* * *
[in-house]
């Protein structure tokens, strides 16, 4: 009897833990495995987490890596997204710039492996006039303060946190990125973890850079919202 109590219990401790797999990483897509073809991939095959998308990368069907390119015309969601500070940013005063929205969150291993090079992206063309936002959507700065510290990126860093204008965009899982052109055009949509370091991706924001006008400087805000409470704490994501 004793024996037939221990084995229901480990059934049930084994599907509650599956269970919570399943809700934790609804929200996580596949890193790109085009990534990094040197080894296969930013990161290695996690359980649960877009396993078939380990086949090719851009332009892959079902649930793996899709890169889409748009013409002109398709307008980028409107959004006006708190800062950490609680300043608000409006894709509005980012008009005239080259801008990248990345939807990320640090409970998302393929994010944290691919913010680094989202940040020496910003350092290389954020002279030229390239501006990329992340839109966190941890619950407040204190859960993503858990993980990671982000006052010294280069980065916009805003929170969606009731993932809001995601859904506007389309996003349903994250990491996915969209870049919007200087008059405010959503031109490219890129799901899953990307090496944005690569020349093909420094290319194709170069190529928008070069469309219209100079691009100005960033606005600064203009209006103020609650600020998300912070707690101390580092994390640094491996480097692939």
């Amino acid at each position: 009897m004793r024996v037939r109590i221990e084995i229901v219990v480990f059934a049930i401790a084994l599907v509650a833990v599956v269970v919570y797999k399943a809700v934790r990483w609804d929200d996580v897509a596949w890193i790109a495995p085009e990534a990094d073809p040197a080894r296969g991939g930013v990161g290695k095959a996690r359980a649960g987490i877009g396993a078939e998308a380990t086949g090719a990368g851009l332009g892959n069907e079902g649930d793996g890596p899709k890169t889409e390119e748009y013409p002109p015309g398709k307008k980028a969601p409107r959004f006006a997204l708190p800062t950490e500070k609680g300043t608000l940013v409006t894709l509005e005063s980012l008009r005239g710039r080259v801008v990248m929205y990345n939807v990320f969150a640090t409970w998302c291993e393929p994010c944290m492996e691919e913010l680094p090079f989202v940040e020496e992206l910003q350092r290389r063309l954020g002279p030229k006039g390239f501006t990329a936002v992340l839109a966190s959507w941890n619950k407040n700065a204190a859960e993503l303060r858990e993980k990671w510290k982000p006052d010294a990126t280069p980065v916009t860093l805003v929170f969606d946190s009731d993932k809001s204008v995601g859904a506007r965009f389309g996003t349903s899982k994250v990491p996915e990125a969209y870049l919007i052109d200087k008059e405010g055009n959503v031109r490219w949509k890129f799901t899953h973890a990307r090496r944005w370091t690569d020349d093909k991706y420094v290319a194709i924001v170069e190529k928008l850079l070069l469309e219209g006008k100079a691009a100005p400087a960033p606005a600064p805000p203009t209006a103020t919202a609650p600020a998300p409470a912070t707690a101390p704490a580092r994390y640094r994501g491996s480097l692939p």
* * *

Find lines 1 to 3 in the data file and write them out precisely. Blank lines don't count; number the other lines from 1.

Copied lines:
[in-house]
């Protein structure tokens, strides 16, 4: 009897833990495995987490890596997204710039492996006039303060946190990125973890850079919202 109590219990401790797999990483897509073809991939095959998308990368069907390119015309969601500070940013005063929205969150291993090079992206063309936002959507700065510290990126860093204008965009899982052109055009949509370091991706924001006008400087805000409470704490994501 004793024996037939221990084995229901480990059934049930084994599907509650599956269970919570399943809700934790609804929200996580596949890193790109085009990534990094040197080894296969930013990161290695996690359980649960877009396993078939380990086949090719851009332009892959079902649930793996899709890169889409748009013409002109398709307008980028409107959004006006708190800062950490609680300043608000409006894709509005980012008009005239080259801008990248990345939807990320640090409970998302393929994010944290691919913010680094989202940040020496910003350092290389954020002279030229390239501006990329992340839109966190941890619950407040204190859960993503858990993980990671982000006052010294280069980065916009805003929170969606009731993932809001995601859904506007389309996003349903994250990491996915969209870049919007200087008059405010959503031109490219890129799901899953990307090496944005690569020349093909420094290319194709170069190529928008070069469309219209100079691009100005960033606005600064203009209006103020609650600020998300912070707690101390580092994390640094491996480097692939």
């Amino acid at each position: 009897m004793r024996v037939r109590i221990e084995i229901v219990v480990f059934a049930i401790a084994l599907v509650a833990v599956v269970v919570y797999k399943a809700v934790r990483w609804d929200d996580v897509a596949w890193i790109a495995p085009e990534a990094d073809p040197a080894r296969g991939g930013v990161g290695k095959a996690r359980a649960g987490i877009g396993a078939e998308a380990t086949g090719a990368g851009l332009g892959n069907e079902g649930d793996g890596p899709k890169t889409e390119e748009y013409p002109p015309g398709k307008k980028a969601p409107r959004f006006a997204l708190p800062t950490e500070k609680g300043t608000l940013v409006t894709l509005e005063s980012l008009r005239g710039r080259v801008v990248m929205y990345n939807v990320f969150a640090t409970w998302c291993e393929p994010c944290m492996e691919e913010l680094p090079f989202v940040e020496e992206l910003q350092r290389r063309l954020g002279p030229k006039g390239f501006t990329a936002v992340l839109a966190s959507w941890n619950k407040n700065a204190a859960e993503l303060r858990e993980k990671w510290k982000p006052d010294a990126t280069p980065v916009t860093l805003v929170f969606d946190s009731d993932k809001s204008v995601g859904a506007r965009f389309g996003t349903s899982k994250v990491p996915e990125a969209y870049l919007i052109d200087k008059e405010g055009n959503v031109r490219w949509k890129f799901t899953h973890a990307r090496r944005w370091t690569d020349d093909k991706y420094v290319a194709i924001v170069e190529k928008l850079l070069l469309e219209g006008k100079a691009a100005p400087a960033p606005a600064p805000p203009t209006a103020t919202a609650p600020a998300p409470a912070t707690a101390p704490a580092r994390y640094r994501g491996s480097l692939p």